The farming IT event, organised by Irish food and agriculture development body Teagasc, was held to highlight the practical use of computers in an "endless list" of farming tasks from ordering goods to registering and monitoring herds and products.
Around 40 per cent of Ireland's farm households have a computer, yet only 15 per cent were found to be using their equipment for farm business and a mere one per cent were using the internet, according to Dr Tom Kelly, head of Teagasc's farm management and technology services.
He said it was essential to increase these figures and cited a new programme from the Irish Cattle Breeding Federation as a huge step forward.
"Information from the CMMS, A1 Centres, milk recording, marts and slaughter houses are now combined to improve cattle breeding information for farmers," he said.
"The same information comes back as management reports to help farm management by identifying mortality, fertility performance, and lifetime performance for individual animals and give comparisons between farmers."
MEP Liam Aylward said that e-technology would be essential in ensuring farmers are successful in the key areas of their businesses. "The increase in the number of part-time farmers will also compound the need to adapt IT practices."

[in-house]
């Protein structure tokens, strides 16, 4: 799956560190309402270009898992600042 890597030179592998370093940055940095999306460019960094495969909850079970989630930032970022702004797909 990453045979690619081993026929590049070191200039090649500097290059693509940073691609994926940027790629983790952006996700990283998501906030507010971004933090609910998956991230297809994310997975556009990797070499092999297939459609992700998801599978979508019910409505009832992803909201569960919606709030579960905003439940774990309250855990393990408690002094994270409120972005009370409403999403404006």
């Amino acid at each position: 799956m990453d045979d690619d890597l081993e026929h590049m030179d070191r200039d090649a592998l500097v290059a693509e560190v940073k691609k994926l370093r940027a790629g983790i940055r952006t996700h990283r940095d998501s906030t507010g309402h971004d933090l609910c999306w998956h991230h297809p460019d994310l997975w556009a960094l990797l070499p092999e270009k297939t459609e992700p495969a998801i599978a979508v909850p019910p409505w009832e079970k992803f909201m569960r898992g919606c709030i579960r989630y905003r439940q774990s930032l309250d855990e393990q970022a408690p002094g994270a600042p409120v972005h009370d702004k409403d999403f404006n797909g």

Reform to the EU's common agricultural policy and the possible scaling down of export subsidies, as well as low farmgate milk prices, have made efficiency crucial in dairy farming over the last few years.
Systems on show at the recent Teagasc event include: Teagasc's own Dairy Herd Monitor; Ration Recknor, which allows farmers to make up their own rations and diets for cows and cattle; Cost Control Planner, which monitors financial performance against a budget; and Food Assurance on-line, which gives information and training on food production standards for farmers.
For more information on these systems and others contact Teagasc.
The Irish department of Agriculture has also developed a new system to identify farm animals and monitor their movement.